The strongest leadership communications use language that’s rooted in action, at the bottom of the ladder of abstraction. It’s a simple way to grasp effective use of language. At the top, we have the abstract concept, at the bottom, the simple concrete concept. In the middle is the confusing world of jargon.

Checking your language moves from the top of the ladder (big picture concepts) to the bottom rung of the ladder (clear, concrete examples) helps your message land because it’s unambiguous. Remember, the higher up the ladder you go, the more room for interpretation there is, so this is where what you mean and what your audience think you mean can diverge. By traversing from the top to the bottom in your messaging, you make big concepts more relatable. e.g.

(TOP RUNG) Language is a dynamic, recursive process of iteration and recalibration in the search for meaningful self-expression… (MIDDLE RUN) and to untangle the complexity of that statement in plain English… (BOTTOM RUN) we often start talking before we know what we want to say or have chosen the right words to use when we do.

(TIP: Try using a tool like read-able.com and check your score. This article got a 9, which is easily understandable by adults. The Harvard Law Review gets a 12.)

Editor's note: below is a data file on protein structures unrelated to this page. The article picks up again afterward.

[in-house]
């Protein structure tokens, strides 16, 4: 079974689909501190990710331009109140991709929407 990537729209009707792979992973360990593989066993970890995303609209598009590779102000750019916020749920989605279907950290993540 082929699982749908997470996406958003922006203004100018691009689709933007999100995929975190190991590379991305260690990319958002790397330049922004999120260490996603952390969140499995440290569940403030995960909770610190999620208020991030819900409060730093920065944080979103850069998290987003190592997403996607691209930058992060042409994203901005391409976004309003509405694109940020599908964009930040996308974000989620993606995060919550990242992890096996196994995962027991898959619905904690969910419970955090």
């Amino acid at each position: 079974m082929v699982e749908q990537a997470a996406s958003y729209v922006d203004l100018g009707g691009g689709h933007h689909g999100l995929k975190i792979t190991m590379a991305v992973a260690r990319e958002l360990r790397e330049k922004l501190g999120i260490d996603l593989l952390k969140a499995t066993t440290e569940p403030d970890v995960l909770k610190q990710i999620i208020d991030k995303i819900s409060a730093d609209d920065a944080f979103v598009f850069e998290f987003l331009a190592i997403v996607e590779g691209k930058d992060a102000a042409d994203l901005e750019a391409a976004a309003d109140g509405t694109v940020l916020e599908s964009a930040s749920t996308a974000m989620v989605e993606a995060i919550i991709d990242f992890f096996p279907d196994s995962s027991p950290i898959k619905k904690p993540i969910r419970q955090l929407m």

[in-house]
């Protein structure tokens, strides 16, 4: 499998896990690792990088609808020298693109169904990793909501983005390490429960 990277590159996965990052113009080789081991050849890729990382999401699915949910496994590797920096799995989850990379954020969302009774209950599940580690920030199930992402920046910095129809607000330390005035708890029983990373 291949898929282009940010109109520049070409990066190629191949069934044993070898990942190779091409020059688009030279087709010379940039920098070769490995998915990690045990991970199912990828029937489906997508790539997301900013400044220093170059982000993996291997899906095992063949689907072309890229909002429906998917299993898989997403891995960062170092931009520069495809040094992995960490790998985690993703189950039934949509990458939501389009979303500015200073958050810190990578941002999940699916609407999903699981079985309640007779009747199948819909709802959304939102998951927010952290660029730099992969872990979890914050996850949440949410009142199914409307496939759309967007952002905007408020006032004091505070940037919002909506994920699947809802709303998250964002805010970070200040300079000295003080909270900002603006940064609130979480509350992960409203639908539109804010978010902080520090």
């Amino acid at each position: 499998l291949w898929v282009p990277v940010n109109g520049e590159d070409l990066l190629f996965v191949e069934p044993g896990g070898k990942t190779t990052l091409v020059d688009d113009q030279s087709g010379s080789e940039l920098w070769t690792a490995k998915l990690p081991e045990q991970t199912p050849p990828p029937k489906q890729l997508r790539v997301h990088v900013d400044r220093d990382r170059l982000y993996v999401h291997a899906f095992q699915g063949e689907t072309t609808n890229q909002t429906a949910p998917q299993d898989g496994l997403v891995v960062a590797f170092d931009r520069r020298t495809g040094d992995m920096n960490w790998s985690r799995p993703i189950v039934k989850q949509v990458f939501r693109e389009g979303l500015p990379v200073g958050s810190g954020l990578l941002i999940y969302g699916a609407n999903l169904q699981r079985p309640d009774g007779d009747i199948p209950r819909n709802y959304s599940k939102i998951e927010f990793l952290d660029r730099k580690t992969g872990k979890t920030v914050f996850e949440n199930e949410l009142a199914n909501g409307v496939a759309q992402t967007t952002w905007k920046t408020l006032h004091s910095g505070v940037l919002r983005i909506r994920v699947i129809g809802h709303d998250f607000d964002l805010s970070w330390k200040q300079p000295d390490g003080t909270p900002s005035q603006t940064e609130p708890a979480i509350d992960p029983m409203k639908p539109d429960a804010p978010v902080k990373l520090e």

2. Speak to be Heard

The journalist and author Italo Calvino summed-up the importance of speaking to be heard with the idea that …

“It’s not the voice that commands the story, it’s the ear”

What the SILK model shows is a clear way to approach shaping your communications to make them have the best chance of landing with the audience. Combined with plain, concrete language, this gives you the maximum chance to break the curse of knowledge problem.

  • Structure: Keep it simple and direct, one thought per sentence; signpost the beginning, middle and end clearly (e.g. let me introduce the issue, what we need to consider in response is, in summary we should do x, y and z); don’t make it too big picture, or too detail heavy, e.g. save the big picture for the intro and the end, and discuss detail in the middle.
  • Intention: Make the goal of your communication clear, and have one goal (bundling important messages together is more likely to confuse them in your listener’s mind). Make sure you are clear about what you want people to do, and don’t use multiple instances of the same concept, it’s often better to use one really clear example than three… and risk boring people.
  • Language: Use the ladder to root your words in simple, concrete terms.
  • Kernel: Get to the point and start with a clear summary of what you want to express. Make sure you don’t sugar-coat or obscure difficult issues, clarity relies on ensuring nothing important goes unspoken, and avoid going off topic. If you are asked a question that diverges from the core ideas, acknowledge it, flag it up for discussion separately, and get back to the point.

We hope this simple guide has been useful, and supports your own experience of leadership communications. It’s important to remember to practice your communications skills, and work on your delivery. By being simple and concrete, you make it easier to deliver the message (because it’s easier to remember and present simple things) and that improves your ability to get your message across clearly.